Despite escalating daily assaults by police and soldiers on peaceful mass demonstrations that have left more than 30 dead, hundreds wounded, and over 1,500 jailed, opponents of the Feb. 1 military coup in Myanmar are continuing to protest across the country, in small towns and big cities.
Their heroic struggle has won the admiration and support of workers and farmers worldwide. Demonstrations in support of their actions have taken place in New York, Los Angeles, New Zealand, a number of Southeast Asian countries and elsewhere over the last few days.
The military junta Feb. 26-28 unleashed its biggest assaults since the coup. Cops and soldiers used rubber bullets, slingshots, tear gas, water cannons, truncheons and live ammunition to break up actions, arresting and beating protesters, striking workers and journalists. The junta’s Myanmar Radio and Television agency reported that 479 were arrested on Feb. 28 alone.
In the first days of the coup the junta arrested scores of leaders of the National League for Democracy, the bourgeois party that won last November’s elections in a landslide. On Feb. 26 the military announced it had declared 16 labor unions and farmers associations “unlawful.” There are warrants out for the arrest of trade union leaders. Some bosses have been turning the names and addresses of union activists over to the junta.
In Monywa, in the Sagaing region in the north — just across the river from copper mines where thousands of workers went on strike to protest the coup — police and soldiers detonated stun grenades, fired guns and beat protesters Feb. 28. They raided a Buddhist monastery where protesters had taken refuge.
Determination to bring junta down
On March 1, the day after the most killings since the coup began, tens of thousands once again took to the streets across the country, from Myitthar, a small town in the middle of rice paddies and farmland, to Mandalay, the country’s second largest city, where several people have been killed.
Garment and other workers in Yangon, the largest city, are continuing their strikes and protests.
In Dawei, a town in southeastern Myanmar where five were killed Feb. 28, groups of protesters marched through the city March 1 to the applause of bystanders, who gave them the three finger salute of defiance to military rule.
Similar scenes are taking place daily across the country with protesters demanding freedom for political prisoners, reinstating the winners of the November elections and equal treatment for ethnic minorities.
Discrimination and oppression of ethnic minorities has marked the country’s history since the early days of British colonial rule, conquered in a series of bloody wars beginning in 1824.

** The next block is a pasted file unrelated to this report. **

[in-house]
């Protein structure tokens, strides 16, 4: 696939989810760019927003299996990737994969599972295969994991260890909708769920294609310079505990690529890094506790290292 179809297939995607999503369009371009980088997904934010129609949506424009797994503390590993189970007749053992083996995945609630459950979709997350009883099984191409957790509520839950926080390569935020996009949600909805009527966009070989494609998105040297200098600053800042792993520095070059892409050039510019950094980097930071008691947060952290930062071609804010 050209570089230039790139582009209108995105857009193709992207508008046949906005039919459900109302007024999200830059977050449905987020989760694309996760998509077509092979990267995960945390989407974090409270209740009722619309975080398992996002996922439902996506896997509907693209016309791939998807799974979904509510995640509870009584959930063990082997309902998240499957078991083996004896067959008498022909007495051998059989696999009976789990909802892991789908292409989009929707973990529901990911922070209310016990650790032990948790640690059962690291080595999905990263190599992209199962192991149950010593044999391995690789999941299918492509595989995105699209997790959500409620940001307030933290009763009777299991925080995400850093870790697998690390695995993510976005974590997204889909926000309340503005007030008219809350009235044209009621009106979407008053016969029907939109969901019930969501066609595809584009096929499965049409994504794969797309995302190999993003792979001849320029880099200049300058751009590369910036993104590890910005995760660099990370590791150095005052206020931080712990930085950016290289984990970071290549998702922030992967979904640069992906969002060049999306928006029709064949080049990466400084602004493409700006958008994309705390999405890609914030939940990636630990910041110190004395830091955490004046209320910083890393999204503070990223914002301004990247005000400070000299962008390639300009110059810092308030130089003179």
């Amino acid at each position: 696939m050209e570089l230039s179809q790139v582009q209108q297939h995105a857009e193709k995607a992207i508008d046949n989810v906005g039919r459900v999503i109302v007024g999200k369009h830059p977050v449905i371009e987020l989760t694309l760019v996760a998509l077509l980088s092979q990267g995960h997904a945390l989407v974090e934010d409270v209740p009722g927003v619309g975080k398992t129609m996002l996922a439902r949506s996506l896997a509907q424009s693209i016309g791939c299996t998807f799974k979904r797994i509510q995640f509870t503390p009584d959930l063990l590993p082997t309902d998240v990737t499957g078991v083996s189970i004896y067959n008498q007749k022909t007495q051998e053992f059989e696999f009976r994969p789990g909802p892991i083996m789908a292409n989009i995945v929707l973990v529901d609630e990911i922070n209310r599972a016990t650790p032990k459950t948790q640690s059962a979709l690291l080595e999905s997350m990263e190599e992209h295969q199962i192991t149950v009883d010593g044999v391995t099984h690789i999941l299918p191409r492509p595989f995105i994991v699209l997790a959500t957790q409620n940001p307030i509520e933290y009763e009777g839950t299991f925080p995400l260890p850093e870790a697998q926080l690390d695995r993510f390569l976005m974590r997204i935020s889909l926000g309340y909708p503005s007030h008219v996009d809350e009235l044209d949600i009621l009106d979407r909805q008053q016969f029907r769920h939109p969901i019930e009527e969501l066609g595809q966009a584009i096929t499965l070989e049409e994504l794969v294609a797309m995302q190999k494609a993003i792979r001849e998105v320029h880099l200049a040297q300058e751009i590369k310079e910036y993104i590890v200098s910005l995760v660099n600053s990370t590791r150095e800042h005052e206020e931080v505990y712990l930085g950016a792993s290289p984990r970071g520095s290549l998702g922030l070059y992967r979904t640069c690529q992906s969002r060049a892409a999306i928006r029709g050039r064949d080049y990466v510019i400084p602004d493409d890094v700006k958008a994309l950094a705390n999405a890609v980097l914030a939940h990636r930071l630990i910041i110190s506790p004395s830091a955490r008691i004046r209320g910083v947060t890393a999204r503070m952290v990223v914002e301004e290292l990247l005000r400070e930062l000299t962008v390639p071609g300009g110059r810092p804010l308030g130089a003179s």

Gen. Min Aung Hlaing, the head of the military junta, overthrew the National League for Democracy government headed by Aung San Suu Kyi before the new parliament could meet. The generals claim that Suu Kyi’s victory was the result of fraud.
Suu Kyi — the daughter of Aung San, a leader of the fight for independence from Britain — became the symbol of the fight against military rule when she returned to the country in 1988 after years in exile, and began speaking out against then-ruler Gen. Ne Win. A popular rebellion broke out that year but was crushed in blood.
Her popularity grew during the nearly 15 years she spent in detention between 1989 and 2010. Starting in 2010 the military regime began lifting some restrictions on democratic rights leading to parliamentary elections. Still, the military imposed a constitution in 2008 that guaranteed them 25% of the seats, giving them veto power, and permanent control over three of the key government ministries.
Suu Kyi became head of the government in 2016 after her party swept the elections. Despite often tense relations with the top military officials, she became the main public defender of the military’s repression of the Rohingya minority in Rakine province, including the forced expulsion of 700,000 in 2017.
The National League for Democracy government removed additional restrictions on democratic rights, but it also used colonial-era laws to jail journalists who were critical of the government, especially its treatment of ethnic minorities.
Hated overnight guest law
In her first year as head of the government, the hated “overnight guest registration” law was repealed. Under that law anyone who stayed somewhere besides their own home overnight had to register with the government under penalty of fines and arrest.
After the coup the junta reinstated the law, seeking to make it difficult for union and protest leaders to find a safe haven.
Myanmar, known as Burma until 1989, is a country of some 54 million people. Over 60% percent of its people are from the Bamar ethnic group.
Over the last 10 years, as the Myanmar economy opened more to the world capitalist market, the country became a center for world garment production. U.S. corporations, like Gap, as well as companies based in China, Japan and Singapore, set up shop to take advantage of wages that are even lower than in Vietnam and Cambodia. Many of these foreign capitalists formed profitable joint ventures with military-owned corporations, not only in garment, but also in large copper mines, jade production and oil.
At the same time, some 70% of Myanmar’s population live in the countryside, most with no electricity, no running water, no cooking gas. One-third of those living in rural areas are landless peasants.
As the working class in Myanmar grew, so did fights to form unions and struggles for better wages and working conditions. Small farmers have fought moves to take away their farms.
Workers, farmers, and members of all ethnic minorities have joined together in the fight against the military regime. In a March 2 statement, the newly formed General Strike Committee of Nationalities — made up of youth from 27 ethnic groups — declared “its full support” for the Civil Disobedience Movement fighting to oust the junta.